The first trimester of pregnancy is an exciting time but it can also be an uncomfortable time as your body adapts to the life growing inside. It can also be confusing. Your body is changing and becoming unfamiliar.
The first trimester begins on the last day of your period and continues until the 13th week of pregnancy. You may not even realize you’re pregnant until well into your first trimester when symptoms become obvious, especially if you have a history of abnormal menstrual cycles.
During the first trimester, your baby develops rapidly, going from a bundle of cells to having arms, legs, and even tiny little toes. The brain and spinal cord develop, as well as the circulatory and digestive systems. By the end of your first trimester, your baby is around three inches long and weighs in at about an ounce.
Lots of good things are happening both internally and externally. Your body is prepping for the long haul and you may notice your breast size increase as mammary tissue develops and your hips may gain a little extra curve as your body adds fat to fuel the enormous task ahead. There’s a chance your skin will clear up and develop that tell-tale pregnancy glow and your hair and nails will likely grow thicker, longer, and stronger.
During the first trimester, you will also have the opportunity to see your growing baby for the first time. At your first prenatal doctor’s appointment, you will most likely have an ultrasound to confirm that you are indeed pregnant and to make sure everything is developing normally. While it won’t look much like a baby on the screen, your ultrasound tech should be able to point out any vital parts and also let you listen to your baby’s heartbeat on a fetal doppler.
For many women, the first trimester isn’t all butterflies and rainbows, however. The flood of hormones your body puts out to nurture your baby can wreak havoc on your body. Morning sickness (which can really happen any time during the day or night), fatigue, heartburn, and constipation are just a few of the maladies that some people experience during those first 13 weeks.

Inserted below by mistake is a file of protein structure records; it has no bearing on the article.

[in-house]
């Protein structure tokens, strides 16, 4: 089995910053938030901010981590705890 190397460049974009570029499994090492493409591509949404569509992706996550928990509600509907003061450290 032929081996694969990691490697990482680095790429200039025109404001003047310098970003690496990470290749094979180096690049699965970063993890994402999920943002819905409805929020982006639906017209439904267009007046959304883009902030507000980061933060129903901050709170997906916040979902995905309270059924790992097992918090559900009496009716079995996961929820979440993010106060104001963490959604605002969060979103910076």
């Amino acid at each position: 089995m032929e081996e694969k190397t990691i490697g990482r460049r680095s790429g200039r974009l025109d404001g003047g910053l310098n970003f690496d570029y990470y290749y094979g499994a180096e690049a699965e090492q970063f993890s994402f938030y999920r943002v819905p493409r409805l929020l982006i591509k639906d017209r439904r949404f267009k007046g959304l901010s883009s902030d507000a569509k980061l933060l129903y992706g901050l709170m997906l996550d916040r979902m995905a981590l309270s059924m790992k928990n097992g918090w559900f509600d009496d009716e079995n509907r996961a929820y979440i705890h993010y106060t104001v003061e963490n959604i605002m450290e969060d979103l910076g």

The first trimester is also when the risk of miscarriage is the highest. Some bleeding or spotting is perfectly normal within the first 13 weeks, but if it’s accompanied by clots or cramping, you should see your health care provider immediately.
With all these changes you can expect some weird stuff to happen during the first trimester as well. Those hormones that are working hard to make a safe environment for your developing baby can increase your need to urinate and increase your body temperature so that you feel warmer than usual. Hormones also cause your digestive system to slow down a bit, which can cause constipation and larger than normal bowel movements.
Hormones during early pregnancy can make your hair longer and thicker but can also cause hair to grow in places it normally doesn’t. Finding a rogue stray hair on your face, chin, chest, or breasts is common during pregnancy, so don’t be surprised if you need to pluck more frequently during your first trimester.
And because more your blood is being shunted to your uterus, you might experience dizzy spells or lightheadedness.
There’s no denying that the first trimester is a time of major change for your body. Some of these changes are good, some of them aren’t so good, and some of them are just plain weird. The important thing is to listen to your body and pay attention to your instincts. If you’re concerned about any of the changes or if something just doesn’t feel right, contact your health care provider. Even if it’s perfectly normal, at least you’ll have peace of mind, which is important during pregnancy.
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